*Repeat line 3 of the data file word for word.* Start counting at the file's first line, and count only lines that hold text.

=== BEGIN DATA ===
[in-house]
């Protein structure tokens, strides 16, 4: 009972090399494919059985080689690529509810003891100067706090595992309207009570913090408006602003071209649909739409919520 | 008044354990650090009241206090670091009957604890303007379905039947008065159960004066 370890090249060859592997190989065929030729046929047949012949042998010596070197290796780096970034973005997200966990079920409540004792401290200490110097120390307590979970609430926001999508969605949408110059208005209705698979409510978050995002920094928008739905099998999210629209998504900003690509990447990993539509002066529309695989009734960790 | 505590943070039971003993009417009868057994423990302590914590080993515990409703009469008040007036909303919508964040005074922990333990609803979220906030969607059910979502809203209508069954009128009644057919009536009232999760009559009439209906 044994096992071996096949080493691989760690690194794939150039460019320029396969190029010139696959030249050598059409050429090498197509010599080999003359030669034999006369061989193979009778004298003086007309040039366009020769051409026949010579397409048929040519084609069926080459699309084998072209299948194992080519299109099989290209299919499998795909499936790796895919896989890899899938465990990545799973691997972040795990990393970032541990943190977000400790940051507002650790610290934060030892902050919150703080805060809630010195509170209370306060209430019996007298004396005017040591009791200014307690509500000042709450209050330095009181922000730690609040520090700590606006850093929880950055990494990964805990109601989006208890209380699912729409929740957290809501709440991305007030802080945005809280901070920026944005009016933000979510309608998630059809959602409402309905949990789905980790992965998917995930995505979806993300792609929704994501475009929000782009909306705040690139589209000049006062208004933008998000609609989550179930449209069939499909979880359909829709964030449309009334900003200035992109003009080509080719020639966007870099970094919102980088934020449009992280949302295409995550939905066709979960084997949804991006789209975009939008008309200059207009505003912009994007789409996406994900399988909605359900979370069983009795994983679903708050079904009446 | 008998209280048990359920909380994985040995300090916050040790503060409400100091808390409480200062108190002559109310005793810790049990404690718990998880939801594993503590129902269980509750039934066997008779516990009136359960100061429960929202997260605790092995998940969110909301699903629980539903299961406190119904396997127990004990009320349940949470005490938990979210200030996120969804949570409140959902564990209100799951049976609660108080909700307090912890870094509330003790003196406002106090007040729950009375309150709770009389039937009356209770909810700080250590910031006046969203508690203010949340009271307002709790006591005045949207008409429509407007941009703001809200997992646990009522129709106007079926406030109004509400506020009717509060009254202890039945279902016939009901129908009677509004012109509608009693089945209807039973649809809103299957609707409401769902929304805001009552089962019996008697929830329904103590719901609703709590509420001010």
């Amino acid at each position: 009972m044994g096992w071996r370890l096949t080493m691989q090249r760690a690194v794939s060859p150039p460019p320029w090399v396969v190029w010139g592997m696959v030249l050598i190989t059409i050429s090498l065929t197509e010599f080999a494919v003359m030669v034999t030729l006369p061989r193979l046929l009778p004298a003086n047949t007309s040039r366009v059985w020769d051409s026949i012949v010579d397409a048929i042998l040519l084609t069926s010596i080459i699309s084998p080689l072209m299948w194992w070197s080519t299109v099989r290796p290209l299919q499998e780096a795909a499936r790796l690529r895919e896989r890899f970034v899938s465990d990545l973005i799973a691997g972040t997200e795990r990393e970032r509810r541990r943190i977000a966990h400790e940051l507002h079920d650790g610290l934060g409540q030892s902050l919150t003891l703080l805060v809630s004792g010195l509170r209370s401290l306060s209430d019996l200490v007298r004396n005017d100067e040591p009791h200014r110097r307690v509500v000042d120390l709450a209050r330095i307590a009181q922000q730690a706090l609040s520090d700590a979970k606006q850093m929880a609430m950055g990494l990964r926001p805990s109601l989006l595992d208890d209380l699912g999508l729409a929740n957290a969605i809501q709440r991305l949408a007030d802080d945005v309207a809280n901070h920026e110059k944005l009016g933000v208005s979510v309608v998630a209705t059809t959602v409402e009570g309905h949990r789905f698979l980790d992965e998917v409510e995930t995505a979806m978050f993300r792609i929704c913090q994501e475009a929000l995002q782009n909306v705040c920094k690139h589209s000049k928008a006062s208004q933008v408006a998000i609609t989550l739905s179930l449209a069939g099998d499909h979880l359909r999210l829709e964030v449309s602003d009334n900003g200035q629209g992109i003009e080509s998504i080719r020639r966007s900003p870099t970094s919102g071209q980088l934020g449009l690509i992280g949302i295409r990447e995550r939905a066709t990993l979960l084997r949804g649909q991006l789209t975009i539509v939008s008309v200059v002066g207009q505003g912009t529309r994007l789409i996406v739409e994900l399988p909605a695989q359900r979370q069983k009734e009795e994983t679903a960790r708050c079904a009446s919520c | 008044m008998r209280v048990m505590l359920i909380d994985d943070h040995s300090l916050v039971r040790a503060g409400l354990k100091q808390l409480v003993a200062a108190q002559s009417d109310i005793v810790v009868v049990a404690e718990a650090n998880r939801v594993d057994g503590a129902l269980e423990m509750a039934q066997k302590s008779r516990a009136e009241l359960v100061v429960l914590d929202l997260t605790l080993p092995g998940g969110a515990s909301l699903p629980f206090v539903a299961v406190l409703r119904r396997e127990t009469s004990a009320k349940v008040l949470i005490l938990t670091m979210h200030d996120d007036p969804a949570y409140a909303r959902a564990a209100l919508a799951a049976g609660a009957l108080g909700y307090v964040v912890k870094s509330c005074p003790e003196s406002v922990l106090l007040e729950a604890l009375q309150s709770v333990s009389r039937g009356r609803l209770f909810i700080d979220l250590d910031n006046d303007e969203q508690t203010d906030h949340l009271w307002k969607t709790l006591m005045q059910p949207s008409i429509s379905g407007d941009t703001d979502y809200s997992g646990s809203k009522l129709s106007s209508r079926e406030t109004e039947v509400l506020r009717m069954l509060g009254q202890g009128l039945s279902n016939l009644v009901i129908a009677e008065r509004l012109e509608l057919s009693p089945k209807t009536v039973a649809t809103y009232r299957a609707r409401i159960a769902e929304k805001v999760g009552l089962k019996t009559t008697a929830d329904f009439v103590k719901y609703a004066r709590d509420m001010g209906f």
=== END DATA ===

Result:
């Amino acid at each position: 009972m044994g096992w071996r370890l096949t080493m691989q090249r760690a690194v794939s060859p150039p460019p320029w090399v396969v190029w010139g592997m696959v030249l050598i190989t059409i050429s090498l065929t197509e010599f080999a494919v003359m030669v034999t030729l006369p061989r193979l046929l009778p004298a003086n047949t007309s040039r366009v059985w020769d051409s026949i012949v010579d397409a048929i042998l040519l084609t069926s010596i080459i699309s084998p080689l072209m299948w194992w070197s080519t299109v099989r290796p290209l299919q499998e780096a795909a499936r790796l690529r895919e896989r890899f970034v899938s465990d990545l973005i799973a691997g972040t997200e795990r990393e970032r509810r541990r943190i977000a966990h400790e940051l507002h079920d650790g610290l934060g409540q030892s902050l919150t003891l703080l805060v809630s004792g010195l509170r209370s401290l306060s209430d019996l200490v007298r004396n005017d100067e040591p009791h200014r110097r307690v509500v000042d120390l709450a209050r330095i307590a009181q922000q730690a706090l609040s520090d700590a979970k606006q850093m929880a609430m950055g990494l990964r926001p805990s109601l989006l595992d208890d209380l699912g999508l729409a929740n957290a969605i809501q709440r991305l949408a007030d802080d945005v309207a809280n901070h920026e110059k944005l009016g933000v208005s979510v309608v998630a209705t059809t959602v409402e009570g309905h949990r789905f698979l980790d992965e998917v409510e995930t995505a979806m978050f993300r792609i929704c913090q994501e475009a929000l995002q782009n909306v705040c920094k690139h589209s000049k928008a006062s208004q933008v408006a998000i609609t989550l739905s179930l449209a069939g099998d499909h979880l359909r999210l829709e964030v449309s602003d009334n900003g200035q629209g992109i003009e080509s998504i080719r020639r966007s900003p870099t970094s919102g071209q980088l934020g449009l690509i992280g949302i295409r990447e995550r939905a066709t990993l979960l084997r949804g649909q991006l789209t975009i539509v939008s008309v200059v002066g207009q505003g912009t529309r994007l789409i996406v739409e994900l399988p909605a695989q359900r979370q069983k009734e009795e994983t679903a960790r708050c079904a009446s919520c | 008044m008998r209280v048990m505590l359920i909380d994985d943070h040995s300090l916050v039971r040790a503060g409400l354990k100091q808390l409480v003993a200062a108190q002559s009417d109310i005793v810790v009868v049990a404690e718990a650090n998880r939801v594993d057994g503590a129902l269980e423990m509750a039934q066997k302590s008779r516990a009136e009241l359960v100061v429960l914590d929202l997260t605790l080993p092995g998940g969110a515990s909301l699903p629980f206090v539903a299961v406190l409703r119904r396997e127990t009469s004990a009320k349940v008040l949470i005490l938990t670091m979210h200030d996120d007036p969804a949570y409140a909303r959902a564990a209100l919508a799951a049976g609660a009957l108080g909700y307090v964040v912890k870094s509330c005074p003790e003196s406002v922990l106090l007040e729950a604890l009375q309150s709770v333990s009389r039937g009356r609803l209770f909810i700080d979220l250590d910031n006046d303007e969203q508690t203010d906030h949340l009271w307002k969607t709790l006591m005045q059910p949207s008409i429509s379905g407007d941009t703001d979502y809200s997992g646990s809203k009522l129709s106007s209508r079926e406030t109004e039947v509400l506020r009717m069954l509060g009254q202890g009128l039945s279902n016939l009644v009901i129908a009677e008065r509004l012109e509608l057919s009693p089945k209807t009536v039973a649809t809103y009232r299957a609707r409401i159960a769902e929304k805001v999760g009552l089962k019996t009559t008697a929830d329904f009439v103590k719901y609703a004066r709590d509420m001010g209906f």